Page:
Filipino Female Masculinity in Global Shipping
On Monday, 4/16, I attended the Feminist Colloquium which was presented by Kale Batingue Fajardo.
Kale B. Fajardo is a core faculty member in the Department of American Studies and an affiliated faculty member in the Asian American Studies Program. Fajardo completed a Ph.D. in Anthropology at the University of California, Santa Cruz in spring 2004 and joined the Department of American Studies in the fall of 2005. Fajardo's research interests include Filipino/Filipino American and Asian/Asian American seafaring; port cities (including for example, Manila, Oakland, Acapulco, and New Orleans); masculinities; globalizations; and queer of color cultural productions.He read his article that will soon be publishsed in the GLQ: A Journal of Lesbian and Gay Studies. His essay was titled “Transportation: Translating Filipino Female Masculinity In and Through Global Shipping.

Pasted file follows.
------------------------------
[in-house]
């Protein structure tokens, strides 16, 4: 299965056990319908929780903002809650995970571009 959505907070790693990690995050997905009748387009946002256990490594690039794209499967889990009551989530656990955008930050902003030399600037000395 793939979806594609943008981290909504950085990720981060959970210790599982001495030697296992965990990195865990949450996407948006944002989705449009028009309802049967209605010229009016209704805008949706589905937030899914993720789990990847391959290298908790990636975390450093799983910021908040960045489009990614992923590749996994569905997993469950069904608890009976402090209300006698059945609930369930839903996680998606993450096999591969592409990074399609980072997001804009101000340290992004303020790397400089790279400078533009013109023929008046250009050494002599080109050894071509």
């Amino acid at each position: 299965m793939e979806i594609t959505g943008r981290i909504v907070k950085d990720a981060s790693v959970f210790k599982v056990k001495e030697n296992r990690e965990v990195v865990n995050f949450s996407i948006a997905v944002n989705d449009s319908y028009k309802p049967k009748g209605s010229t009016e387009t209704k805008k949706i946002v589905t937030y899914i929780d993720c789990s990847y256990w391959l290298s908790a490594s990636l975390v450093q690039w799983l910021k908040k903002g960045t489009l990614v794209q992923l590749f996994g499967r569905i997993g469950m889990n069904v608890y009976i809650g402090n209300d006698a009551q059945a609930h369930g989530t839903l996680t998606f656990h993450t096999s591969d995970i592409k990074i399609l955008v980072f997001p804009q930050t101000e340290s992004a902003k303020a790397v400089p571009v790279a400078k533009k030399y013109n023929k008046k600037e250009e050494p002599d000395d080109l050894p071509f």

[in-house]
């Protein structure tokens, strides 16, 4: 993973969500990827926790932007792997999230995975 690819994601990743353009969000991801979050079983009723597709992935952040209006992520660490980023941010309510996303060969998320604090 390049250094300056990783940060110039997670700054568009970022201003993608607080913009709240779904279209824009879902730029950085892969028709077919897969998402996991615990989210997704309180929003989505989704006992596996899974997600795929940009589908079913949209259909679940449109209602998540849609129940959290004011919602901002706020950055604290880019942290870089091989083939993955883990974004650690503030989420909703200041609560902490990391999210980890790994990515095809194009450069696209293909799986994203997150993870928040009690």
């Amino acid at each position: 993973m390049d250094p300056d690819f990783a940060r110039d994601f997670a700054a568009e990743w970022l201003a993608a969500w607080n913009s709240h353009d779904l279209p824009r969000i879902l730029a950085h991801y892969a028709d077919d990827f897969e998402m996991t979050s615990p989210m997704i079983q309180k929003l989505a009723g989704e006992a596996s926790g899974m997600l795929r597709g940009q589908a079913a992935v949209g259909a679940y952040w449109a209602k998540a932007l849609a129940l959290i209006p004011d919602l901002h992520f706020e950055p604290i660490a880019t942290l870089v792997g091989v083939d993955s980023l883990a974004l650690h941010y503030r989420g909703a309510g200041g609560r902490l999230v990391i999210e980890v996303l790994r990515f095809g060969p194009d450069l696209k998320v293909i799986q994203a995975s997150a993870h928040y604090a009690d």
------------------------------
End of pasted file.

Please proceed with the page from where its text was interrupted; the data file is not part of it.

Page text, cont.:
I must admit, as an undergrad at this talk, I did not understand some of the terminology or background that was assumed by the speaker. Past that, the essay was very interesting. The essay began with a personal experience while traveling on a ship with five other seamen. He utilizes the term seamen throughout the essay rather than the politically correct term ‘seafarer’ because that is the term used by the seafarers and within the shipping community. We begin by ‘seeing’ the group of seamen sitting around drinking vodka and watching CDVs from cock fights to soft-core porn. The level of community between the Filipino seamen was much higher than other nationalities on the ship. On the Prince, the German seamen would rather sit in their rooms than join the Filipino seamen for some drinking, talking, and CDVs. The main focus was on that of the tomboy within the shipping community. This concept of tomboy within the Philippines is very different than the American idea of tomboy. In discussion after the talk, one of the graduate students asked about the origin of the term tomboy since it was pronounced differently. Even though tomboy is spelled the same as in English, their meanings vary greatly. In the US, being a tomboy is something you grow out of as a teenager or you are just given the identity of ‘butch’ or ‘lesbian.’ Within the shipping community of the Filipinos, the term tomboy is utilized to describe a female masculinity. This is where the term becomes confusing. Many tomboys are either butch lesbians or are women who want to be men. Whether they are transgender or transsexual are included within the idea of tomboy. An interesting part of his voyage, was Fajardo’s identification as a tomboy and the seamen’s reaction. Because Fajardo could enter and maintain the masculine space of the ship, he was included into their community. As a result of this inclusion, the seamen were open to discussing the tomboys that they know or have in their family. The idea of tomboy is accepted within the shipping community and tomboys are viewed as masculine despite their ‘biological sex.’ Although the shipping community allows for the inclusion of tomboys, the Filipino government and normative society does not. Most tomboys are working class or poor and have to work abroad. Some jobs enforce a strict dress code based on biological sex, which would not allow for a tomboy existence. There is little room for their identity. An interesting aspect of those who study the tomboy is their forced identification of lesbian. Most tomboys are uncomfortable with the term lesbian (possibly since they do not identify as woman), yet many studies declare them as such. Tomboys, although they are accepted within the masculine space of the shipping community, they do not identify as man or woman. The same goes for the seamen; they do not use the term lesbian. In the Filipino language, the pronouns are not gender-specific so when a tomboy is being spoken to, there is no difference in speech. What I found most interesting about the essay presented, was how such a male-dominated area can be more open to gender queers than a government or society. I also appreciated the difference between the American vs. Filipino ideas of tomboy and what constitutes masculine.